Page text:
# Analyzing Hookes Law Experiments: Taking it to the Next Step

• hays_scott
In summary: Hooke's Law states that the extension (or deflection) of a spring is inversely proportional to the applied force. This law was first formulated by English scientist Robert Hooke in the 17th century. At low loads, there is a reduced amount of extension - can anyone suggest why? This is likely due to the initial tensioning of the spring in question. If this is at the elementary level, then I suggest two different experiments:1. Take two springs with roughly idential spring constant, hook them up in parallel (side by side), and then hand a common mass. Figure out the new spring constant of the system, and see if you can figure out the relationship between the new spring constant
hays_scott
hi can anyone suggest a way to take an analysis of a hookes law experiment at alavel up to "the next step"

at low loads there is a reduced amount of extension - can anyone suggest why? is this due to intial tensioning of teh spring in question?

i have doen all of teh standard analysis i just want someing to make it stand out.

any suggestions

thanks

scott

A spring's spring constant determines how it will handle a force, and inhernetly tension. The higher the spring constant, the higher the force required to induce tension in the spring. The proportion is bluntly written in Hooke's Law.

i need something to really make it stand out

anyone?

hays_scott said:
at low loads there is a reduced amount of extension - can anyone suggest why? is this due to intial tensioning of teh spring in question?

A spring's deflection based on force goes all the way back to the parent material's properties and the other Hooke's Law. In the elastic range of the material, the strain (in your case deformation) is directly proportional to the load. That is why in some basic FEA applications, the elements used are modeled after springs.

A properly designed spring (a coil spring in your case) will reach it's solid height before reaching it's material's yield point and thus entering a non-linear result. I'd say that unless you want to get into the design or stress analysis of a spring, you may have reached the limit of the scope of your report.

Keep asking questions though. Perhaps we can come up with more.

hays_scott said:
hi can anyone suggest a way to take an analysis of a hookes law experiment at alavel up to "the next step"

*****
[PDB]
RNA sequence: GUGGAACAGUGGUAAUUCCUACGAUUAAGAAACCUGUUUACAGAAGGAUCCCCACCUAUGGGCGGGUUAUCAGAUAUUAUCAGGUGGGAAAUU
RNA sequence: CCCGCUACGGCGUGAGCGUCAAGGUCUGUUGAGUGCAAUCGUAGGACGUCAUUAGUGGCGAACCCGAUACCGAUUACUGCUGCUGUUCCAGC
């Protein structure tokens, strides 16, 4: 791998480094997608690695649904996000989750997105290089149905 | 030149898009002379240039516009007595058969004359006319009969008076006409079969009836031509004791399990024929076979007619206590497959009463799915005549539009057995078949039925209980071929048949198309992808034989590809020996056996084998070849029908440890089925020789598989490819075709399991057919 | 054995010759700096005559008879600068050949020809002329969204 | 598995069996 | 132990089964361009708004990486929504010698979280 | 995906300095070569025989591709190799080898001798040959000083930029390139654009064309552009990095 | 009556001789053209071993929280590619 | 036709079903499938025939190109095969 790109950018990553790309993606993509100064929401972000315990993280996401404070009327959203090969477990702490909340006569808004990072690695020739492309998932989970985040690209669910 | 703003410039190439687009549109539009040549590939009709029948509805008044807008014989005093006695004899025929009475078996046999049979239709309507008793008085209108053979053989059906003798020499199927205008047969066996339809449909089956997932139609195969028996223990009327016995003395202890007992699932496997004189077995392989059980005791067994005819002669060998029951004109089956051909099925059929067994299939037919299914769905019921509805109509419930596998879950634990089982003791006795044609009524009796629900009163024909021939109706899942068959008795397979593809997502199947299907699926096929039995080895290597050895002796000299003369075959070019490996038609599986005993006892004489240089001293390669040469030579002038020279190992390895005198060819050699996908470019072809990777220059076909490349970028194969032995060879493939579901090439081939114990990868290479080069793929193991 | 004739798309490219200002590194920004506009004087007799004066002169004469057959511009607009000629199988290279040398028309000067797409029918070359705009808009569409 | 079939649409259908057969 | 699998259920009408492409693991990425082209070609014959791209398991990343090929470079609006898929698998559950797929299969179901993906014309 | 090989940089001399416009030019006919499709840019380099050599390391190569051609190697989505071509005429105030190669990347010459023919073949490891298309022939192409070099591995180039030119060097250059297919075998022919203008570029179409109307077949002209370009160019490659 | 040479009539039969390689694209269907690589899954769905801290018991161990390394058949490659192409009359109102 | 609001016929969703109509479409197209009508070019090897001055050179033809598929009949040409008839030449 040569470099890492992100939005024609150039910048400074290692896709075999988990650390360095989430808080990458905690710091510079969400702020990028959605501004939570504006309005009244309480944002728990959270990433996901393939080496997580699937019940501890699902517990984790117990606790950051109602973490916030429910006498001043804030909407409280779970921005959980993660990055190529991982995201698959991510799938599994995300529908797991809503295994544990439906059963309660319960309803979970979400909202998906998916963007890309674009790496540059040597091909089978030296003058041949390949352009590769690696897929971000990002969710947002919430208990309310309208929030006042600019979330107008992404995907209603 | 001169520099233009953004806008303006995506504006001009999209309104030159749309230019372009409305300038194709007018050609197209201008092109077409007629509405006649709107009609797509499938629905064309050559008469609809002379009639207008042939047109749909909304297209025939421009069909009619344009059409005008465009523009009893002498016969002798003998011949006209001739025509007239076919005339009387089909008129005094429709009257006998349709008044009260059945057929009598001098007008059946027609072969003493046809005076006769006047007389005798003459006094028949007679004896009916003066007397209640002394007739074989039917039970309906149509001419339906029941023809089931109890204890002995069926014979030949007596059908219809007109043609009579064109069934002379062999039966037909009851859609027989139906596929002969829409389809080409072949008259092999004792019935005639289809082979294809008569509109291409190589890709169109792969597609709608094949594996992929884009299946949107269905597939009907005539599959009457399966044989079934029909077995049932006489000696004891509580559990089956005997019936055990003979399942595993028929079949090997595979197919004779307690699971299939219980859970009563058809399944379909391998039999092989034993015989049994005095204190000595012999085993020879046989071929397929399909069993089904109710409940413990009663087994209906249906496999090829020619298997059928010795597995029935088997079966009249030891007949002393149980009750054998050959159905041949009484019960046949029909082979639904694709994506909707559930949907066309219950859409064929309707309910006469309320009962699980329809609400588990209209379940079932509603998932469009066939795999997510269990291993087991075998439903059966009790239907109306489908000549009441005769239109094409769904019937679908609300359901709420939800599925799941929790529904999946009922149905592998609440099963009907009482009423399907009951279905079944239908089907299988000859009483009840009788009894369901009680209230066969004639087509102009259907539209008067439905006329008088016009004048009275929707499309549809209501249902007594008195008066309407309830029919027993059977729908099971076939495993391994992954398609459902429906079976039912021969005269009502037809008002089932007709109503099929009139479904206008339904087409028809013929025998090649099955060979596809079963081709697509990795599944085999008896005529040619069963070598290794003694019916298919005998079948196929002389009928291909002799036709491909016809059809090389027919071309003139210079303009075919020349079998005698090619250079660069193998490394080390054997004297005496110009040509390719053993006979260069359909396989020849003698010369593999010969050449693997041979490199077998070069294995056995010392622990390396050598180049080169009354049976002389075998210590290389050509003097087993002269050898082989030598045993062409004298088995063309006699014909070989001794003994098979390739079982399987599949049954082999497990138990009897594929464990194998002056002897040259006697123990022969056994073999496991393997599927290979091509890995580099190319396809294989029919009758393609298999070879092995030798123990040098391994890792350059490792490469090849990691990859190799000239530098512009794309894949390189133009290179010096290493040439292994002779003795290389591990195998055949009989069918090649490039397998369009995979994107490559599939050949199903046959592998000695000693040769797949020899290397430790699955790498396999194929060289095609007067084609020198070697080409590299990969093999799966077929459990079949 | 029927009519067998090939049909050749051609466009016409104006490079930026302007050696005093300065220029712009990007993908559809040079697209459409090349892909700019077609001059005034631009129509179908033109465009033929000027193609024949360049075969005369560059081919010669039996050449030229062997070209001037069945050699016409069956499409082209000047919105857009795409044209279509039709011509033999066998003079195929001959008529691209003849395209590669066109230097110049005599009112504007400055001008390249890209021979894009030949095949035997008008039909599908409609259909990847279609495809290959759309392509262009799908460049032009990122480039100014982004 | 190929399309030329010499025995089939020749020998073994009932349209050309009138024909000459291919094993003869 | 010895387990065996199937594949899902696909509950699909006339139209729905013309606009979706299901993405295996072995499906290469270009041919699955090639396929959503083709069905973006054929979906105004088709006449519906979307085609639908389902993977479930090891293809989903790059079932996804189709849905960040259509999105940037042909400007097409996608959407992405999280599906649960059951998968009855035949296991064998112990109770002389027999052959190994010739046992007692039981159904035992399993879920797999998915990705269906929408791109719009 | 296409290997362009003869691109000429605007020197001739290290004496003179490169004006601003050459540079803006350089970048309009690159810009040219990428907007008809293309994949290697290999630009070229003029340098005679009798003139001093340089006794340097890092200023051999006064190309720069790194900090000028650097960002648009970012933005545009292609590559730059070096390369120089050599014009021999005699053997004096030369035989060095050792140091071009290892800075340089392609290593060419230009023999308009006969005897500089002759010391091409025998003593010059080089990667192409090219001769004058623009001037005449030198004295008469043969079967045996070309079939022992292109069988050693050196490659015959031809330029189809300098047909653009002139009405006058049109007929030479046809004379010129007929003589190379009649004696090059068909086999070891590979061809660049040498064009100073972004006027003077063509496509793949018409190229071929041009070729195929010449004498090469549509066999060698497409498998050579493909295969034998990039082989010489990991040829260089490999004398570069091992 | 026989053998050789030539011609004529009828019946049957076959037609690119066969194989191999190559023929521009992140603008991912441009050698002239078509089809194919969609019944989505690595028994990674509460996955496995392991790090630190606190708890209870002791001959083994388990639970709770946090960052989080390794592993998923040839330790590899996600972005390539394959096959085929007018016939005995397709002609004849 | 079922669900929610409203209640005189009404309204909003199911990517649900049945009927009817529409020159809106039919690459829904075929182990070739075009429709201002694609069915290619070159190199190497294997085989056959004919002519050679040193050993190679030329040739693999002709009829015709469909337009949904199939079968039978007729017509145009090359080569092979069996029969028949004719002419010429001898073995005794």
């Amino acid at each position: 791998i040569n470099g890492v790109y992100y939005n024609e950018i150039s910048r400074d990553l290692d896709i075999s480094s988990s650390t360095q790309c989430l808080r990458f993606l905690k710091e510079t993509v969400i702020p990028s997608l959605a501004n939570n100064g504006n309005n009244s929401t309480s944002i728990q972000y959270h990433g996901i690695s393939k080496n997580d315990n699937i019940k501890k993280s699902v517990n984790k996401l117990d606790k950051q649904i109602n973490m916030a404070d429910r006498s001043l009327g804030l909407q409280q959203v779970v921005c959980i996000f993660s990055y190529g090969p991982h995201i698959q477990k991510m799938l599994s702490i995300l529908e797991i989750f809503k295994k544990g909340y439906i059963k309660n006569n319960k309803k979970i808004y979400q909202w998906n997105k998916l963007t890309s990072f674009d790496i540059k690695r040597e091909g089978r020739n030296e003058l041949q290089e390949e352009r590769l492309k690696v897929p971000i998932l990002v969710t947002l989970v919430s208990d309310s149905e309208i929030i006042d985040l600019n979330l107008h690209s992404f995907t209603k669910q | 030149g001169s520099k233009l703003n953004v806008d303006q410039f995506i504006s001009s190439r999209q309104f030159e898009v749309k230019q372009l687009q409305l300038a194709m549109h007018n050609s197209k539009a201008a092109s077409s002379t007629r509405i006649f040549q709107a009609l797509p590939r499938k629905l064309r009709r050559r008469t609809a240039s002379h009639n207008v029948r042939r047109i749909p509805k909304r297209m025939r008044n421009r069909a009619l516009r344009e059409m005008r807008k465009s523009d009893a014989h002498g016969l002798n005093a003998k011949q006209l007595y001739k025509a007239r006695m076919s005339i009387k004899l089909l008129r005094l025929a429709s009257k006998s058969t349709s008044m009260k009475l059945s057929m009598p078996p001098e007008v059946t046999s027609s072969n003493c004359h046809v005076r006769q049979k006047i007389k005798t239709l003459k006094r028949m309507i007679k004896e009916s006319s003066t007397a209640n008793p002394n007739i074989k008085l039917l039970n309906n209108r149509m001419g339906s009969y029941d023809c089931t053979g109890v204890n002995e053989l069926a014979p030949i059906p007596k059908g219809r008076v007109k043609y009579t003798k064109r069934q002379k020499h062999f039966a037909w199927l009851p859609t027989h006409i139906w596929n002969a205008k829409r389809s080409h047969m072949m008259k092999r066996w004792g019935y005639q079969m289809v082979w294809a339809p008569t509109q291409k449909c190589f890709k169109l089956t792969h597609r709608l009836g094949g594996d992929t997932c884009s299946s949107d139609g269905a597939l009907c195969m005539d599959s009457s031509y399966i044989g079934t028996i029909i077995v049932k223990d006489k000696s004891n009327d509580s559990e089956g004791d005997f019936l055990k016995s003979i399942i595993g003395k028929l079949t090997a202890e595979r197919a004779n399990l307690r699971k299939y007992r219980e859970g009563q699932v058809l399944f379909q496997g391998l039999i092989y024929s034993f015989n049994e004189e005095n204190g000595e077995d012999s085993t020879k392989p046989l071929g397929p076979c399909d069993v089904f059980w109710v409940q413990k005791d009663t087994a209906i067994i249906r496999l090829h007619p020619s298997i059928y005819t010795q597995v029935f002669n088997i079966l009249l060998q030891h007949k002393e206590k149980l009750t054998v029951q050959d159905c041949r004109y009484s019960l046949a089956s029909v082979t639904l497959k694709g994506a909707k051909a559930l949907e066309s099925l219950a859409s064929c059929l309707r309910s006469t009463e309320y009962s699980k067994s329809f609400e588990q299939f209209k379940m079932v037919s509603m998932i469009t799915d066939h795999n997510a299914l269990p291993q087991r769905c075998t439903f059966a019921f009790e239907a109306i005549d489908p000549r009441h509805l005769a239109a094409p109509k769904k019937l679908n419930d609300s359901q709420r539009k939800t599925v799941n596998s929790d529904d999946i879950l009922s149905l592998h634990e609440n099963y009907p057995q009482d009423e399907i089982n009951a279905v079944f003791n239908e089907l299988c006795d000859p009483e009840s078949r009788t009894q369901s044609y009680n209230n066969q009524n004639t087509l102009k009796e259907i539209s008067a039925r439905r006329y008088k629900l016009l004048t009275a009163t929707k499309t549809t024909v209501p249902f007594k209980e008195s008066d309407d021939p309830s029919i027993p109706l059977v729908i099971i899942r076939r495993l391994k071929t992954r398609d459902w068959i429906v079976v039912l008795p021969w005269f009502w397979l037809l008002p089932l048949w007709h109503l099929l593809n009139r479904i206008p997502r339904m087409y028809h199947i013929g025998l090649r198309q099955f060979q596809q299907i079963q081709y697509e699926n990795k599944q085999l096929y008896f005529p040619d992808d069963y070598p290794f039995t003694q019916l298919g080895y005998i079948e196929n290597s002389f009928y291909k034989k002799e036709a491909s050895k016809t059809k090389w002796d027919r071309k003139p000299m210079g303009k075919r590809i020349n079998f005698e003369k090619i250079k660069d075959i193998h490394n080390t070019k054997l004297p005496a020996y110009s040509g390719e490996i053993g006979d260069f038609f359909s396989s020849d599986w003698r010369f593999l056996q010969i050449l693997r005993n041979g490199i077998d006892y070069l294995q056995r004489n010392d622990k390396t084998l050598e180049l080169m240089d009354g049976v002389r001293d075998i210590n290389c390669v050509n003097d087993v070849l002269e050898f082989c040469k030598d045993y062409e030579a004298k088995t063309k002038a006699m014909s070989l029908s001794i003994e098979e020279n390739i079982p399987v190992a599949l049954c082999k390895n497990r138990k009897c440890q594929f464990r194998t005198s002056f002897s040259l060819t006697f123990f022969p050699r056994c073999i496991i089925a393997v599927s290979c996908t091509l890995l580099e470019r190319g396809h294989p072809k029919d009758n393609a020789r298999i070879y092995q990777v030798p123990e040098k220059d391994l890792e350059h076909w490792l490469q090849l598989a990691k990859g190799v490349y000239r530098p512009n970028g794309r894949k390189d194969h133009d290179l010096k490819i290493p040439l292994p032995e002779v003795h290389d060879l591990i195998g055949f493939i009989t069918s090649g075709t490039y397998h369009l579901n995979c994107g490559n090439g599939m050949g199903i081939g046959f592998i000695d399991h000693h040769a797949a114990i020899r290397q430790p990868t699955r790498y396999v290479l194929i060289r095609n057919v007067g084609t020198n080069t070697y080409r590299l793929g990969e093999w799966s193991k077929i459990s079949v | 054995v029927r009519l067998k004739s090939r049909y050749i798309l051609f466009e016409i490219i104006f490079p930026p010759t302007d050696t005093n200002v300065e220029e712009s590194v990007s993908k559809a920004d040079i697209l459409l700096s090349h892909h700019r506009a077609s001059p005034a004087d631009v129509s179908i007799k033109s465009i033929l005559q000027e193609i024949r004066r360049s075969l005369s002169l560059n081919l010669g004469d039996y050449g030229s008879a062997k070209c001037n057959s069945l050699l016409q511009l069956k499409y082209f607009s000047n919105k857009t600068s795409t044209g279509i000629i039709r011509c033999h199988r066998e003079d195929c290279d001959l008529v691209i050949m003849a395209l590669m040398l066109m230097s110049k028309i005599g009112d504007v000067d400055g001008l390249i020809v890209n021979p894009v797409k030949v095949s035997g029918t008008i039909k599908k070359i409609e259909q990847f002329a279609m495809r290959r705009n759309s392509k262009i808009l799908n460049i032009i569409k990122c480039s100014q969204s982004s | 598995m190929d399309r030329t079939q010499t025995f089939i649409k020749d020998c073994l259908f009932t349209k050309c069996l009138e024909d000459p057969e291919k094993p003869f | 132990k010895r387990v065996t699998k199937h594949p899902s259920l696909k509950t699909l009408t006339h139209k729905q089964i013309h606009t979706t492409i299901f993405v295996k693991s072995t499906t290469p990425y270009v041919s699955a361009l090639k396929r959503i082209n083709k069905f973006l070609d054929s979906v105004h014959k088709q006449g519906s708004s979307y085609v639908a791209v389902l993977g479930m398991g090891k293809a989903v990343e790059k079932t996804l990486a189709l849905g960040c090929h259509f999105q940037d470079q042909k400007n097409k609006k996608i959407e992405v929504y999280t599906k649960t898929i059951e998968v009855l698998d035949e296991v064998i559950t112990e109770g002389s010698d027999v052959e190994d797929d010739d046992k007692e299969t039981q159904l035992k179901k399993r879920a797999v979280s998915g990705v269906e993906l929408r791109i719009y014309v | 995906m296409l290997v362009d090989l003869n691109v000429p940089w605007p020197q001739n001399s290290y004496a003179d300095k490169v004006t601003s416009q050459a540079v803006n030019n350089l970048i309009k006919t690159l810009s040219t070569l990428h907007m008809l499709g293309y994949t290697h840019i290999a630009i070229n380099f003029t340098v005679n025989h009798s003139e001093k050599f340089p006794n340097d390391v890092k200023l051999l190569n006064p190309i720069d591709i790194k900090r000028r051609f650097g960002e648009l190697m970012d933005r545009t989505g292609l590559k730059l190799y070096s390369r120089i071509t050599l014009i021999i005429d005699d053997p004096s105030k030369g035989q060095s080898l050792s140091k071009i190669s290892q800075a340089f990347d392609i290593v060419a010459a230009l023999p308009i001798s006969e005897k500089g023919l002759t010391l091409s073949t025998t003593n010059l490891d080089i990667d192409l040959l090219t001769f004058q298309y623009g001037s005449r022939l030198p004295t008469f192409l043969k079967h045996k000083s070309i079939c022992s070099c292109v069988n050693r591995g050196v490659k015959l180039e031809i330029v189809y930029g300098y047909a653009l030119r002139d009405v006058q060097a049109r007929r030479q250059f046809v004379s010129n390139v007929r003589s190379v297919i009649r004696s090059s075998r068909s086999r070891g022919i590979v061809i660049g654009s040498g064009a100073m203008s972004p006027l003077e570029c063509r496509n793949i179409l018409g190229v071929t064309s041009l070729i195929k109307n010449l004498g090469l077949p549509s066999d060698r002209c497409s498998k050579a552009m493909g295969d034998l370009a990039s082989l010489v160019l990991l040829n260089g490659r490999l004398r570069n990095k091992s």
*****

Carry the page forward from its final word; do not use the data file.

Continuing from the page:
at low loads there is a reduced amount of extension - can anyone suggest why? is this due to intial tensioning of teh spring in question?

i have doen all of teh standard analysis i just want someing to make it stand out.

any suggestions

thanks

scott

You neglected to indicate at what educational level this should be designed for. This info is often left out in many questions being asked on here, and yet, it is a major piece of the puzzle for us to know how elementary or sophisticated of an answer that can be given.

If this is at the elementary level, then I suggest two different experiments:

1. Take two springs with roughly idential spring constant, hook them up in parallel (side by side), and then hand a common mass. Figure out the new spring constant of the system, and see if you can figure out the relationship between the new spring constant with the individual spring constants.

2. Same principle as above, but this time, hang the springs in series, i.e. hook one spring to the other to make a longer spring. Do the same thing and find the new spring constant, and the same analysis.

Zz.

done that and for various other combinations

and expressed mathmatically

## What is Hookes Law?

Hooke's Law is a principle in physics that states the force needed to extend or compress a spring by some distance is directly proportional to that distance.

## What is the purpose of analyzing Hookes Law experiments?

The purpose of analyzing Hookes Law experiments is to determine the relationship between the force applied to a spring and the resulting displacement, and to identify any potential errors or sources of uncertainty in the data.

## What are the steps for analyzing Hookes Law experiments?

The steps for analyzing Hookes Law experiments include plotting the data points on a graph, calculating the slope of the line of best fit, determining the spring constant, and comparing the experimental results to the theoretical value.

## How do you take Hookes Law experiments to the next level?

To take Hookes Law experiments to the next level, you can explore the effects of changing variables such as the type of spring used, the material of the spring, and the magnitude of the applied force. You can also investigate the limitations of Hookes Law and how it may not apply in certain situations.

## What are some common sources of error in Hookes Law experiments?

Some common sources of error in Hookes Law experiments include the spring not being perfectly linear, friction between the spring and the surface it is attached to, and the experimenter not measuring the displacement accurately. It is also important to consider the precision and accuracy of the measuring instruments used.

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